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Sunday, April 22, 2012

RIP Picnik

Well it's gone and I for one am going to miss it.  It allowed you to do interesting things really quite easily. Sigh.  What do I use to process pictures?  Full blown Photoshop with several plug ins and actions.  They really do make life easier.

The question you need to ask yourself when thinking about a new photo editing tool, is what do you want to do with your pictures?  If the answer is take nice snapshots that will allow you to remember life's better moments, then any free service will do fine.  I'm serious. There's no need to spend any money at all.  I haven't checked them all out, but Picassa comes to mind as one that would do the job.

However, if you want to do better.  If photography is something that you really want to explore and excel at you are going to have to buy a version of Photoshop.  There really isn't any other choice right now.  Elements is much cheaper and easier to understand than the full blown version, especially if you get Scott Kelby's book, "Photoshop Elements for digital photographers."  Just take a look at Karen, over at the Rough String Ranch's work.  She has grown so much, she could go pro and sell her work in a gallery.

Here are some of the things that you'll be able to do in PS Elements that you can't do anywhere else.

1.  Save your file for the web and other devices.  Pictures are optimized for the web in a way which is different from the way you should save them for print jobs. 

2.  Sharpen you pictures effectively. 

3. Work with levels and curves.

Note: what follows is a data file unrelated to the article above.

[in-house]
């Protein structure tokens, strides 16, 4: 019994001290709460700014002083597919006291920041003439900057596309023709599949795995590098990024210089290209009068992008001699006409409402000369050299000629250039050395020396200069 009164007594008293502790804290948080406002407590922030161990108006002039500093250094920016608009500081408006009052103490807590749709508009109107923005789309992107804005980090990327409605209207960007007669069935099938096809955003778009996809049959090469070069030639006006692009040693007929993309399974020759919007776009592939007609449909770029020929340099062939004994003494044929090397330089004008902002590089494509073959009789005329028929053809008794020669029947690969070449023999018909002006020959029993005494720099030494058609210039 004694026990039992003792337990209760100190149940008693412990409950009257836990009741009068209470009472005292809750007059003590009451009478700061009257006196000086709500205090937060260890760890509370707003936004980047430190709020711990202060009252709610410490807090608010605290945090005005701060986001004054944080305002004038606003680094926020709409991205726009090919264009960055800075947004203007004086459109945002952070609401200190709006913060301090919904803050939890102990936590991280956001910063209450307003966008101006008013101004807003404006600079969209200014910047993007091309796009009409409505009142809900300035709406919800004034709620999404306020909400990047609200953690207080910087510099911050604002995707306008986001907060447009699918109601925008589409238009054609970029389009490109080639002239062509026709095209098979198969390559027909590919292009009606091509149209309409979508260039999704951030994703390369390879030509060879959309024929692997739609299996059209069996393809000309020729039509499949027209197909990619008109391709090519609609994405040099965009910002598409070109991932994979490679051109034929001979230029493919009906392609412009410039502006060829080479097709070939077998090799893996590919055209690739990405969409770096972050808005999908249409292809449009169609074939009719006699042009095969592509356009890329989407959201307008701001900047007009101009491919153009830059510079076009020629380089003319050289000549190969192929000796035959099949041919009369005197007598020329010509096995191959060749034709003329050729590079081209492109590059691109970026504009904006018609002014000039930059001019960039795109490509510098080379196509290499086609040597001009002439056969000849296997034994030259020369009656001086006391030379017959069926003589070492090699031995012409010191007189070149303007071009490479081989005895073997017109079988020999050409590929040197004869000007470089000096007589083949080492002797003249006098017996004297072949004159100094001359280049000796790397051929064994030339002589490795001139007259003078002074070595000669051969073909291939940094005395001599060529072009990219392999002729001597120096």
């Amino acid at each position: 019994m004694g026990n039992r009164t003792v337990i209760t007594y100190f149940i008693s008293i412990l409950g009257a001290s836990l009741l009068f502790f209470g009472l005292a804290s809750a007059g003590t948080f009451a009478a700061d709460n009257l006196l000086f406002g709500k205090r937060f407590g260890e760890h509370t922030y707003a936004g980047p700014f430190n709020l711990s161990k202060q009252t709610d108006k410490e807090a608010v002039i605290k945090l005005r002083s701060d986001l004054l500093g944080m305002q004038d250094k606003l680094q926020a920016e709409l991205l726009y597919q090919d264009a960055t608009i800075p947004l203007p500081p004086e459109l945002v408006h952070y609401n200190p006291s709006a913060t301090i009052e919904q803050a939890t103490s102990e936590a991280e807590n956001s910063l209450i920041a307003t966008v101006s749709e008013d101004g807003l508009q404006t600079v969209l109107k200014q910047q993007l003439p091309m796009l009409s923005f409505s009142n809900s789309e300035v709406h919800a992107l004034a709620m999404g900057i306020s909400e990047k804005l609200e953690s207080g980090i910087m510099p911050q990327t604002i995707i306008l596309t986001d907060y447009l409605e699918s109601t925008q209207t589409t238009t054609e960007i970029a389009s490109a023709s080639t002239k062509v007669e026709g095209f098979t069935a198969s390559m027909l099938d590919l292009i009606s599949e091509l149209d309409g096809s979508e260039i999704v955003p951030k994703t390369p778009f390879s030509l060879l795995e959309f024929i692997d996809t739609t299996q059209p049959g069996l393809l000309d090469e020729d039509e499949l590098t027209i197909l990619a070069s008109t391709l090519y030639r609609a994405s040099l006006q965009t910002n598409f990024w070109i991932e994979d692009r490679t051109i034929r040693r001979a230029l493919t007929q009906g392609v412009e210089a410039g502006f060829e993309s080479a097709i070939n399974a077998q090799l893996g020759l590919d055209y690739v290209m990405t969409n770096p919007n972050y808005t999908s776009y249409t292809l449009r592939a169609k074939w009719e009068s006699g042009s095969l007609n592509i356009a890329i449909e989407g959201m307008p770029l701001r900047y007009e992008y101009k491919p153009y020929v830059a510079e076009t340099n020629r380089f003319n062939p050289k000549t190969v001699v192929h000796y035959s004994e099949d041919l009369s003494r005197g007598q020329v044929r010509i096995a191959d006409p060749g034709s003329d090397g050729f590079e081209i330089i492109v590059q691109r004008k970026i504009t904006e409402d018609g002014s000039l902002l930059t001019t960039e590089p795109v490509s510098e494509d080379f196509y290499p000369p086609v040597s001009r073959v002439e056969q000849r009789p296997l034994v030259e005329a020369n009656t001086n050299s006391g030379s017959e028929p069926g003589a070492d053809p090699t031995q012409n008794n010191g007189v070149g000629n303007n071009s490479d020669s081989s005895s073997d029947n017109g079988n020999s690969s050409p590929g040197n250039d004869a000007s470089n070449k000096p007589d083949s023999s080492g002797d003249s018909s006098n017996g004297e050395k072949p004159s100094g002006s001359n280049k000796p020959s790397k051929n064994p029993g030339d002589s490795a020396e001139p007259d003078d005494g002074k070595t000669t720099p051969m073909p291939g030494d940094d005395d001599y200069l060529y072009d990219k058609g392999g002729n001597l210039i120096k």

4. Work with layers and actions.  This is not scary stuff.  I'm sure picnik was using both in some of their neater effects, they just didn't call them that.

This is just some food for thought.

Sunday, April 15, 2012

My Favorite Shots from a Clinic I Photographed

I really like these pics and I thought I'd share them with you.

Have a great week.

Friday, April 13, 2012

At Last

Well folks, I finealy have a cowgirl.  It's only taken me twenty three years.  Her mother went "ooh, I have poop on my shoes," when I tried to introduce her to the wonderful world of horses. So I figured ten was too late to make introductions. Not wanting to let that happen again, I decided eighteen months was just about right.  Here's what happened when I took her to the barn.

As we were driving up the driveway, her eyes got huge and she started jumping around in her car seat, yelling "hoses, oh hoses."  She could hardly wait to run up to the fence and here's what happened when I introduced her to my other little girl.

And she didn't want to leave.  We almost had to pry her away.  Oh yes, her first word, after mama, dada and the ever popular, "no" was hoses. That's pronounced with a soft o

Maybe it's too soon, but I think I've got one.  Oh yes, to continue the excitement, I intend to take my phone and skype at the barn.  Red hair and loves horses. It just goes to prove that if you're willing to wait, you sometimes actually get the whole enchilada.

Sunday, April 1, 2012

Cropping with the rule of thirds

Ok, here we go with the infamous rule of thirds. Whenever you crop in PS or PS Elements, you will see a grid. These lines are the thirds and you want your subject or in the case of a portrait, the eyes, to be on or near a line or where the lines cross.  Here are a few examples:

This automatically creates a more pleasing image.  I don't know why, I just know that it does.  Also it works well if you can have something to anchor the shot in the bottom right square and space in the top left.   So when you're shooting give yourself plenty of room to crop.  The picture is in there, just let the grid lines help you find it.